Ayurvedic way of curing migraine

By Vibha Varshney
Published: Wednesday 15 August 2007

-- (Credit: SHYAMAL)thanks to ayurveda, Subhash Jacob is free from migraine now. The headache was with him for over 30 years. Repeated attempts at seeking cure from different schools of medicines were ineffective and left him with many side effects. "I am 90 per cent cured after I took the ayurvedic treatment," says Jacob, a scientist at the Indian Institute of Science, Bangalore.
Spin of pain The treatment that Jacob took was developed in 2002 by Balendu Prakash, the director of the vcpc Research Foundation in Dehradun, Uttaranchal. A blend of five herbo-mineral drugs mentioned in the ancient ayurvedic texts, the new treatment, according to Prakash, cures the headache in 120 days. He has trained many traditional practitioners around the country in the system. They later applied the treatment on more than 400 migraine patients in Karnataka, Andhra Pradesh and Maharashtra.The findings of their experiments with migraine were presented at the 13th Congress of the International Headache Society (ihs), Stockholm (see figure Better feedback).

The study followed guidelines for traditional medicines set by the World Health Organization, which puts migraine as 19th in the list of causes for 'years lived with disability'--work days lost due to the disease. It is estimated that migraine costs us employers over us $24 billion every year.
Therapeutic ayurveda Prakash and the traditional practitioners conducted Down to Earththe experiments between May 2005 and March 2007 among patients who were suffering from the most common form of migraine--migraine without an aura. They were advised to rearrange their lifestyle and diet; to give up coffee, chillies, onions and red meat, to name a few. The drugs given included narikel lavana, sootashekhar rasa, sitopaladi, rasonadi vati, godanti mishran--a mix of herbs like ginger, turmeric, charcoaled coconut, dhatura, bamboo, and minerals like silver oxide, copper oxide, sulphur and gypsum.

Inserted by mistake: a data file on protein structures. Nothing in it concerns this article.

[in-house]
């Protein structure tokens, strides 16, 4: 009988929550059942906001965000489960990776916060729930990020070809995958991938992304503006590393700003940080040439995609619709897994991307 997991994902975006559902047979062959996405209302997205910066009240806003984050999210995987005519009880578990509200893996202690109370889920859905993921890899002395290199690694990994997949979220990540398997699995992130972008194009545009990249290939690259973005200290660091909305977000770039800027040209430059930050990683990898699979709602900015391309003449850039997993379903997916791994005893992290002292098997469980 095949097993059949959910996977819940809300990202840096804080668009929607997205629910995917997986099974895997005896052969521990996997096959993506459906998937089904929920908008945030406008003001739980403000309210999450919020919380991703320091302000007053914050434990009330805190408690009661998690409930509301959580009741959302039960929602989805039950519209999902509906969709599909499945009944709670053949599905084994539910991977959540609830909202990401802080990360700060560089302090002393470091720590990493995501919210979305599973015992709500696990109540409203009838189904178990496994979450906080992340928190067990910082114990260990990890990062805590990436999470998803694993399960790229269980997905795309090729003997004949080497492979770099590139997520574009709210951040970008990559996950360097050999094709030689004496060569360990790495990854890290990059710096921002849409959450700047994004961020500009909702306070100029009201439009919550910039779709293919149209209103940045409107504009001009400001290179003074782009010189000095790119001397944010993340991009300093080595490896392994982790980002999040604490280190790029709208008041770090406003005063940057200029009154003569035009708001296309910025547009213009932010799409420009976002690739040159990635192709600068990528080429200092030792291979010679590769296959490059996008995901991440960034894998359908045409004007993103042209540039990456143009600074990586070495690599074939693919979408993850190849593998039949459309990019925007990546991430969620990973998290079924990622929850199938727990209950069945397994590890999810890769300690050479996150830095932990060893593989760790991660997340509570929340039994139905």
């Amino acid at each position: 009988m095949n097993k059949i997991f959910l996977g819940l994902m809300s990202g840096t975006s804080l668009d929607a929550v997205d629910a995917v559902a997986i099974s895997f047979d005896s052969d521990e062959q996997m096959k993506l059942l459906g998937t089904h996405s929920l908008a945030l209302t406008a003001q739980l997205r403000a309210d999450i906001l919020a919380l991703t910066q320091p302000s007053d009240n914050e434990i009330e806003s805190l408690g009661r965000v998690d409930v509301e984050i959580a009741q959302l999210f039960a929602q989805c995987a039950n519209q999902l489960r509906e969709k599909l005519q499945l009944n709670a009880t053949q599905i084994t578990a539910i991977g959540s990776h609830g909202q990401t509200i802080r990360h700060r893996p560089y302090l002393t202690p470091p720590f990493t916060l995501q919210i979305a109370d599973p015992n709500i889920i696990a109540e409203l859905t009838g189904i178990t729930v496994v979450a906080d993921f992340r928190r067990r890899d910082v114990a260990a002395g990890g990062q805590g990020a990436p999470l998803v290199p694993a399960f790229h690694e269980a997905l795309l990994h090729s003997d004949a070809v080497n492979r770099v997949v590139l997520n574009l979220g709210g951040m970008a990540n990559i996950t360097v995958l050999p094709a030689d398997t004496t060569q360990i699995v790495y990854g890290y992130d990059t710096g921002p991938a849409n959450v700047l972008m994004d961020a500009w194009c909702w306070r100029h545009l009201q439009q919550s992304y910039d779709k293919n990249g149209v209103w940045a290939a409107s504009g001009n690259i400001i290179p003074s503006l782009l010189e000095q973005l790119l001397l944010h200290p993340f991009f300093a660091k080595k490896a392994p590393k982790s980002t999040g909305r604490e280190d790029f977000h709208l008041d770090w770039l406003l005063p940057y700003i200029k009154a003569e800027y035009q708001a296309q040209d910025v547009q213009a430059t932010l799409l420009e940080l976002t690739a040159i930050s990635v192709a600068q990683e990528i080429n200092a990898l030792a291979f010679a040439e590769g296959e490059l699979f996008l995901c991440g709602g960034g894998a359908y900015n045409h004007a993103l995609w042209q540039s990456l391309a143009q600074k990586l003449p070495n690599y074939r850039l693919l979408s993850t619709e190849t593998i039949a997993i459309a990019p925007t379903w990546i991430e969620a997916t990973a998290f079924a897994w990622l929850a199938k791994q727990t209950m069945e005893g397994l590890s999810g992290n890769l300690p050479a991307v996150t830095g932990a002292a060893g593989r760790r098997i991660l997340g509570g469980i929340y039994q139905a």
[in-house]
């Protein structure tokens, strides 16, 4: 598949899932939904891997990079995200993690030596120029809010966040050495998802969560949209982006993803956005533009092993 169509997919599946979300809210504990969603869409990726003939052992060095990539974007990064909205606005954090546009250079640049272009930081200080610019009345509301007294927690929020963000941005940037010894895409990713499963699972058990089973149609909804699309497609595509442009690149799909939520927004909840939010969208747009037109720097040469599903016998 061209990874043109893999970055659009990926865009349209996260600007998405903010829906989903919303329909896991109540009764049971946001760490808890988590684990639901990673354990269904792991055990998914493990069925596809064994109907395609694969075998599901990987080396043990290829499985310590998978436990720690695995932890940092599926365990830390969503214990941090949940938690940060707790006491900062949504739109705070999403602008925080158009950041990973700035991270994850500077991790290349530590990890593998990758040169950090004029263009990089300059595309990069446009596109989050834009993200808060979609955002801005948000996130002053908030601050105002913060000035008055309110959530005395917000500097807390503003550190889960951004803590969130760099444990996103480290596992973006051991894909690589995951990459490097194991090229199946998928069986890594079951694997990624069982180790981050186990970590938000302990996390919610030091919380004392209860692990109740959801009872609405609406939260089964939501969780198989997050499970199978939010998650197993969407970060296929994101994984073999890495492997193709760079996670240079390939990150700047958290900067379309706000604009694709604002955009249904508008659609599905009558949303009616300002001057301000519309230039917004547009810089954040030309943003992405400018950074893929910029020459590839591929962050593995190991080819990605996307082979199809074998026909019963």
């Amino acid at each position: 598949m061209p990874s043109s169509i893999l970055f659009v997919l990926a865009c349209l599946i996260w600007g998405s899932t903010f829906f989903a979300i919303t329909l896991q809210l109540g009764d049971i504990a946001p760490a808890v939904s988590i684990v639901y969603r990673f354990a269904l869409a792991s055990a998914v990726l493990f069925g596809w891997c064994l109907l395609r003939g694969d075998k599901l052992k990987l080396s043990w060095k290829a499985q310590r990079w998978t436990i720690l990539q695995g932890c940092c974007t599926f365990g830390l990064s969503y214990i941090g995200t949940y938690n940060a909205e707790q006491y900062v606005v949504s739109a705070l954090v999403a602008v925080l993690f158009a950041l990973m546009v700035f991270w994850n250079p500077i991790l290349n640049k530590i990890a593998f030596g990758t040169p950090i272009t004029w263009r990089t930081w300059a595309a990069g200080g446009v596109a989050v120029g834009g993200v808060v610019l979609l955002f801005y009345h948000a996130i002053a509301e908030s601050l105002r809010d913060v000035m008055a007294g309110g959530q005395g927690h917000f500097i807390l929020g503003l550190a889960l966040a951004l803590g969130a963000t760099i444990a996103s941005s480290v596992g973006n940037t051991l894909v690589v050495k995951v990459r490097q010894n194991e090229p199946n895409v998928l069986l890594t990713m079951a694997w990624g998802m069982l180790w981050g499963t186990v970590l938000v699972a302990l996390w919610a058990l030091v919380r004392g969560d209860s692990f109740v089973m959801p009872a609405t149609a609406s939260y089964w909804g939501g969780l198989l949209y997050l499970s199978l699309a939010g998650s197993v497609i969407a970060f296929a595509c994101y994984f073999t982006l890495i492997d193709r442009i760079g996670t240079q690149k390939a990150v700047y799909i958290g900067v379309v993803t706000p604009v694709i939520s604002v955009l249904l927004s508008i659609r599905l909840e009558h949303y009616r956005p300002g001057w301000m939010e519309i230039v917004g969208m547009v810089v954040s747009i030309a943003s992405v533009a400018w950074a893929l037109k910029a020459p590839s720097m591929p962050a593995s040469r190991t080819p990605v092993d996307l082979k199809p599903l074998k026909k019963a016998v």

According to the vaidyas--traditional ayurvedic practitioners--the treatment works on the principle that migraine occurs when the acid-alkaline balance in the stomach is disturbed. This, according to them, leads to increased pitta--a measure used in ayurveda to check a person's health using the pulse--and affects body functions. "The medicine helps maintain the balance," says S Raghvendra Babu of the Padaav Speciality Ayurvedic Treatment Centre, Bangalore, who co-ordinated the study.

The cure is also dependent on the change in lifestyle of the patients, say experts. Though considered genetic in nature, a variety of environmental factors trigger migraine--stress, change in weather and the food consumed. Both ayurveda and allopathy cite irregular eating habits like long intervals between meals as causes for migraine. "Under allopathy, a neurologist treats migraine while in ayurveda it falls under gastroenterology," says Babu.

The practitioners pooled data from different clinics and analysed it. "This multi centric documentation of clinical practice is a novel method of ayurvedic research," says Prakash. But Ish Anand, a neurologist at the Sir Ganga Ram Hospital, Delhi, does not approve of the research method. "Double blind study under which the efficacy of a treatment is tested against a placebo is the only way," says Anand.
More viable What makes the ayurvedic treatment significant and more viable? Studies show that patients following allopathic treatments for migraine for long tend to be dependent on drugs. There have been cases of medicine over-use causing headaches in patients, which demands further medical help. But the ayurveda method has little side effects and the shorter spell of treatment also reduces treatment cost. A full course of the treatment costs between Rs 8,000 to 12,000 while a month's medicines cost about Rs 200 in allopathy, which demands a lifelong treatment.

The global market for allopathic migraine drugs is worth us $3.4 billion; experts, however, say this will go down to us $3.2 billion by 2015 with cheaper drugs reaching the market. In India, the ayurvedic drug industry is ready to tap this market. Ipca Laboratories, Mumbai, is trying to market the ayurvedic treatment for migraine. This could help the about 20 per cent people suffering from migraine in India.

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